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Ohana Reduces Molokai Flights


Ohana by Hawaiian, an inter-island flight service of Hawaiian Airlines, will be reducing its flights to Molokai this month. Many residents say the changes will cause hardship for kupuna who need the wheelchair accessibility of Ohana’s larger aircraft not offered by the two other smaller  airlines serving Molokai.

“I’m concerned about ADA [Americans with Disabilities Act] compliance, we don’t have the ferry,” said Rep. Lynn DeCoite of Molokai.  “My concern is now, do we have to airlift guys out of there?”

In addition to wheelchair accessibility, the smaller aircraft operated by  Mokulele Airlines and Makani Kai Air have weight limitations of 350 pounds maximum per passenger, so some residents are limited to travel on Ohana’s larger aircraft.

As of Sept. 15, Ohana will removing the midday round trip flight between Molokai and Honolulu,  leaving one early morning round trip flight and one late evening round trip scheduled to and from Honolulu. The airlines also no longer offers a direct flight between Molokai and Maui, but routes Molokai passengers to Maui via a stop in Honolulu.

According to Hawaiian Airlines spokesman Alex De Silva, the changes may be temporary.

“One of the three aircraft in our `Ohana by Hawaiian operation has a regular comprehensive maintenance check starting on Sept. 15,” he said as to the reason for the changes. “When the aircraft returns to service – currently scheduled for Dec. 15 – we will publish a new schedule of flights.”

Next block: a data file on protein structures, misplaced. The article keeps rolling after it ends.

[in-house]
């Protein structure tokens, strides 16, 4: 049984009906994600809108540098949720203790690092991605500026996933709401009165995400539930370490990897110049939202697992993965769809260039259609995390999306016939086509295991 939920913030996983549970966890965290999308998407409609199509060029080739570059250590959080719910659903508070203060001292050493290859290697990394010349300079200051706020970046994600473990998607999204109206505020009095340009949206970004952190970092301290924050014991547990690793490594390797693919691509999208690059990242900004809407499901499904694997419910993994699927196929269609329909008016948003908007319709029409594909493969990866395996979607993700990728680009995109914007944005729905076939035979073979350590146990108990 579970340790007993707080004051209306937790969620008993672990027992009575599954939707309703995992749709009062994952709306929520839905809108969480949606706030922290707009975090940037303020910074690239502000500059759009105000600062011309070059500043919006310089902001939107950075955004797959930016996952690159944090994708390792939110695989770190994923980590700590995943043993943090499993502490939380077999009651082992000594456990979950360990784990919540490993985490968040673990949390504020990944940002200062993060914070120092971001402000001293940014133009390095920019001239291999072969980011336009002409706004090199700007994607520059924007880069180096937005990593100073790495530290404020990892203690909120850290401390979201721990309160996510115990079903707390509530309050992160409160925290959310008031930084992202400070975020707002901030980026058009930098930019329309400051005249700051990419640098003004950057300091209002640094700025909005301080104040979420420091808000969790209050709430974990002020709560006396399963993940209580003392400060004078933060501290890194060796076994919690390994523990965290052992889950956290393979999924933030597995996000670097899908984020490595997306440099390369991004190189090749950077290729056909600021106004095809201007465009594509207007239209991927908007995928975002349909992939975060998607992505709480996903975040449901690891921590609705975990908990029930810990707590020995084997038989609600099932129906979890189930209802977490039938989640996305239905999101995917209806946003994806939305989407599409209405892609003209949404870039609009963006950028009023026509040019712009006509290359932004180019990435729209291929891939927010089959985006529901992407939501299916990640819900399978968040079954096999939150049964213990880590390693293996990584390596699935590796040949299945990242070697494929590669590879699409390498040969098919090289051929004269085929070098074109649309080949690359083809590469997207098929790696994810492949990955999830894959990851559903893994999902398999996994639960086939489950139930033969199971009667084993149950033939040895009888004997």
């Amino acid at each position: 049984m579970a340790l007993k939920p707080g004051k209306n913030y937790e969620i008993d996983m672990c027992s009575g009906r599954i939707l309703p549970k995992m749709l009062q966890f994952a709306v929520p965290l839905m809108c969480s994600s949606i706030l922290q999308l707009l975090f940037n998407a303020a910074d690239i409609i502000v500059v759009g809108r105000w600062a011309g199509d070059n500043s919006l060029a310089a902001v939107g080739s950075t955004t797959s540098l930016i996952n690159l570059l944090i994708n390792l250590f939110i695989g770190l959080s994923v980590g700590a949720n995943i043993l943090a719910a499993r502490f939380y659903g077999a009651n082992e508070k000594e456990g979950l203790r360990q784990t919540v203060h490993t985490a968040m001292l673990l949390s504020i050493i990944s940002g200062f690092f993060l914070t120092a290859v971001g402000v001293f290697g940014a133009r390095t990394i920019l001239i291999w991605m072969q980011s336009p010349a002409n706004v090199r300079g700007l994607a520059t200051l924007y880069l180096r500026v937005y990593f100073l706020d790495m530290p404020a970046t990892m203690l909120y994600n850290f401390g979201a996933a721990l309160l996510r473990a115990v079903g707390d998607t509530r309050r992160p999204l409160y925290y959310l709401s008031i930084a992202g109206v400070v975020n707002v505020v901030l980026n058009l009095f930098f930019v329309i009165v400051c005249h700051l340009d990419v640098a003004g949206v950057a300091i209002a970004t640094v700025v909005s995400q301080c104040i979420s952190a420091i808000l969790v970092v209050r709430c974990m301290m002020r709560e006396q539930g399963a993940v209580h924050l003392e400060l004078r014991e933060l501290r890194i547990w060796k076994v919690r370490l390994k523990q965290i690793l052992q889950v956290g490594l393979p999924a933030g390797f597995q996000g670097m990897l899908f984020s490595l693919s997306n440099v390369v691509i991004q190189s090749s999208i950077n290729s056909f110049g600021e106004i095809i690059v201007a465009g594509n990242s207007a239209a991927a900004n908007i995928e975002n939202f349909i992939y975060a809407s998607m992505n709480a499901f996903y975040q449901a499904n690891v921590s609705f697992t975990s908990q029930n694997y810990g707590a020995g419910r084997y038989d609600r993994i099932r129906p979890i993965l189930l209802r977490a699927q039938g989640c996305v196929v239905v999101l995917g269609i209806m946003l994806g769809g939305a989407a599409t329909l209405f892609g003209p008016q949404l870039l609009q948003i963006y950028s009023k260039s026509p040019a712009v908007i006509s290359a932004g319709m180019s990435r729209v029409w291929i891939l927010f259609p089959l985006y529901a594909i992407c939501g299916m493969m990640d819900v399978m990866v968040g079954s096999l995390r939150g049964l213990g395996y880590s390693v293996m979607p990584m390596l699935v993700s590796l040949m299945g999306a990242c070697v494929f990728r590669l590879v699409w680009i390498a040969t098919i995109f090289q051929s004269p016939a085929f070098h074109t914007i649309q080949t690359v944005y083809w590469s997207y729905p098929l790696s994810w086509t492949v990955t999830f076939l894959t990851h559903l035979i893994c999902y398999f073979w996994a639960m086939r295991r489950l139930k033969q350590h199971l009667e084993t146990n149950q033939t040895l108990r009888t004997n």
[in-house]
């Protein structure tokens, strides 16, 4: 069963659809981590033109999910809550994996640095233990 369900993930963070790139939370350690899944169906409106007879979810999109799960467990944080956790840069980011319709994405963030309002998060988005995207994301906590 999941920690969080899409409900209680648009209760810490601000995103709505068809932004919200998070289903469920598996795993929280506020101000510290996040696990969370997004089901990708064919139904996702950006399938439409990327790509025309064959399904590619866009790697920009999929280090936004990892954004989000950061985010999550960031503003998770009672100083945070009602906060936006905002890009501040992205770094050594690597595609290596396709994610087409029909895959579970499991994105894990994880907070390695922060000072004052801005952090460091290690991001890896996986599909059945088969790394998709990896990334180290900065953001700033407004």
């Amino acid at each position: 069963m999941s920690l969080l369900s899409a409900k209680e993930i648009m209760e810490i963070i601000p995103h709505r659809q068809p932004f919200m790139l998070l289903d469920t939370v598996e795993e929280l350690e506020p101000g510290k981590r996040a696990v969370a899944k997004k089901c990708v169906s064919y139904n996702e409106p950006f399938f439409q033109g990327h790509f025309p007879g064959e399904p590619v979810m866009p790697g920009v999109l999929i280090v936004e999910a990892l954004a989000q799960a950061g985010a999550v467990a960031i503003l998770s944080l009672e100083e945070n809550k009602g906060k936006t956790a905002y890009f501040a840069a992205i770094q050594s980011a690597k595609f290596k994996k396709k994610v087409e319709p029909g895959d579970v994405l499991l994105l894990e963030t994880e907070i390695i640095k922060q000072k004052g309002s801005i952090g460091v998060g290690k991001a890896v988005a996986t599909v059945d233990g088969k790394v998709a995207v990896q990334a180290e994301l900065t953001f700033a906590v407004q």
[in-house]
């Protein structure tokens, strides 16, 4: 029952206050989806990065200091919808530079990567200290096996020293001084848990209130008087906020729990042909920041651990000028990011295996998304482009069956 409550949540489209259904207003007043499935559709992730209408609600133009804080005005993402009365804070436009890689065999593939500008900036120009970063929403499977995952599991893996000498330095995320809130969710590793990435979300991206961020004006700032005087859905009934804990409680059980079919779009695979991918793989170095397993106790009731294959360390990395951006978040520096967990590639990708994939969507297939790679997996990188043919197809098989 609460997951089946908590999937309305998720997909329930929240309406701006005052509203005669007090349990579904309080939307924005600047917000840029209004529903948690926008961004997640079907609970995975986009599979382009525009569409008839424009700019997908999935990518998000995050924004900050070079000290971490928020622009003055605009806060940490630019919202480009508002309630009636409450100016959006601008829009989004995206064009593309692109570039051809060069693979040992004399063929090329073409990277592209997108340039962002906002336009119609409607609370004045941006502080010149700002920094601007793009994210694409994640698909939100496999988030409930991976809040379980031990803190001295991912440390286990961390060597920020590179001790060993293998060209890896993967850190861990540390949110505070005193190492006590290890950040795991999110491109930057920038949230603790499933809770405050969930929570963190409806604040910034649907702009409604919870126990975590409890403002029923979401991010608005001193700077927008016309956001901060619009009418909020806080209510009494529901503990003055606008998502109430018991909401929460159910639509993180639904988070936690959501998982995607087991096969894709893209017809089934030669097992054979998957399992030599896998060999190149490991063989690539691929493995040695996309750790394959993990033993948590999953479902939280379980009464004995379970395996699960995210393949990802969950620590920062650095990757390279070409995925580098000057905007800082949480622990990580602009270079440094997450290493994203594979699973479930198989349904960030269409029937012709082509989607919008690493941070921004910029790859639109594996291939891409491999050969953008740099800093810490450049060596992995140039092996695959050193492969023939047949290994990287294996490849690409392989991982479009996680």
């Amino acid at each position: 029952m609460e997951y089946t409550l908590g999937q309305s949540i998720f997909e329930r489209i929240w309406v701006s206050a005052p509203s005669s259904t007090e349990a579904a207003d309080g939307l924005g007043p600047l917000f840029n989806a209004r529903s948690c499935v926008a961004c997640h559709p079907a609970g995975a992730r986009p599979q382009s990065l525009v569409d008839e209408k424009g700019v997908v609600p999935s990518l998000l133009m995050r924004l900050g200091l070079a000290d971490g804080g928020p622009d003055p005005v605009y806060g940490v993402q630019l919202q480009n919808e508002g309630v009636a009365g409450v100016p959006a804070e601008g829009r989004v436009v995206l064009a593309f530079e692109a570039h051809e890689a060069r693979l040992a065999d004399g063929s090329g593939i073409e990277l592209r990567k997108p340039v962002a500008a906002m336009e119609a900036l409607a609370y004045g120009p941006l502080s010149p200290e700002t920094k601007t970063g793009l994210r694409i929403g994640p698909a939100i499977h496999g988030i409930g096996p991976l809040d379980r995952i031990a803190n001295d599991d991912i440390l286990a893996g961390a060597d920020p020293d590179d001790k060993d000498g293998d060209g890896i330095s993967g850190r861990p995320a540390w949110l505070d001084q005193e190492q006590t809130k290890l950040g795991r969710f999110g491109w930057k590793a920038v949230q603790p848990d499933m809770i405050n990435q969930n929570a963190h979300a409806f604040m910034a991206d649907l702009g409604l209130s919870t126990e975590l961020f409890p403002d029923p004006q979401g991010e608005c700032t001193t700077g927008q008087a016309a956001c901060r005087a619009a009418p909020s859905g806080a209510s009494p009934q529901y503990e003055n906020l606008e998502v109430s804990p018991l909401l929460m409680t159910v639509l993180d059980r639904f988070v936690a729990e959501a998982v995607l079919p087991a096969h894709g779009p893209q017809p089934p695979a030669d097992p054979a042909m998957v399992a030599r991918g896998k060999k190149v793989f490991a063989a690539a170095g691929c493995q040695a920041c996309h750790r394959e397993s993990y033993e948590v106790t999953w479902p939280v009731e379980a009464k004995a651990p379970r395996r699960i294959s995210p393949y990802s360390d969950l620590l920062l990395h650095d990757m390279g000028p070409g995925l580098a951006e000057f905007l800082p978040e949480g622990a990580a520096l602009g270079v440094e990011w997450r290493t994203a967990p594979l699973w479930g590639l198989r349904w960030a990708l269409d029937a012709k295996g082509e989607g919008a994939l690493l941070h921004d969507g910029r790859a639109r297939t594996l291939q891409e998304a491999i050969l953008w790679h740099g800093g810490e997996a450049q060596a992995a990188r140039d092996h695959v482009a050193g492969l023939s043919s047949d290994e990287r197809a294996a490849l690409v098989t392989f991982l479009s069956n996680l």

DeCoite said she has been in discussions with the airline and the state to address the challenges caused for Molokai.

“Why have you not informed the people of Molokai?” DeCoite wondered of Ohana. “You need to justify this to the community of Molokai. [Hawaiian Airlines] needs to come to Molokai and explain it to the people of Molokai.”

DeCoite said the airlines has agreed to hold a community meeting on Molokai to talk story with residents, explain the changes and answer questions. The meeting will be held at the Mitchell Pauole Center on Wednesday, Sept. 13 at Mitchell Pauole Center from 5:30 to 7:30 p.m.

De Silva acknowledged the community’s concerns.

“We recognize the need for kupuna to travel to Honolulu, or Maui, for medical appointments,” he said, via email. “The new schedule retains two Molokai-Honolulu flights, and we are also providing a one-stop flight between Molokai and Maui, through Honolulu, at the same fare price of a non-stop flight.”

DeCoite said the morning flight to Honolulu is already often crowded and the removal of the midday flight would only make things worse. She pointed out that frequently, as flights fill up, the company raises the prices of its flights as high as $199 one way. She also mentioned a recent lack of consistency for the airline, with frequent flight delays being experienced. Ohana is operated by Empire Airlines, and she said the airlines needs to “get their act together.”

De Silva said the airline’s schedules are always subject to change.

“Our flight schedules do change, based on seasonality and demand as well as maintenance requirements,” he said. “We are hopeful that services like the special Molokai – Honolulu – Maui fare will address some of the community concerns.”

Those who would like to offer feedback on the airline’s service can do so by emailing HA.CorporateCommunications@hawaiianair.com.

Hawaiian Airlines began their Ohana by Hawaiian service to Molokai in March of 2014, operating three 48-passenger ATR-42 aircraft for the neighbor island routes.


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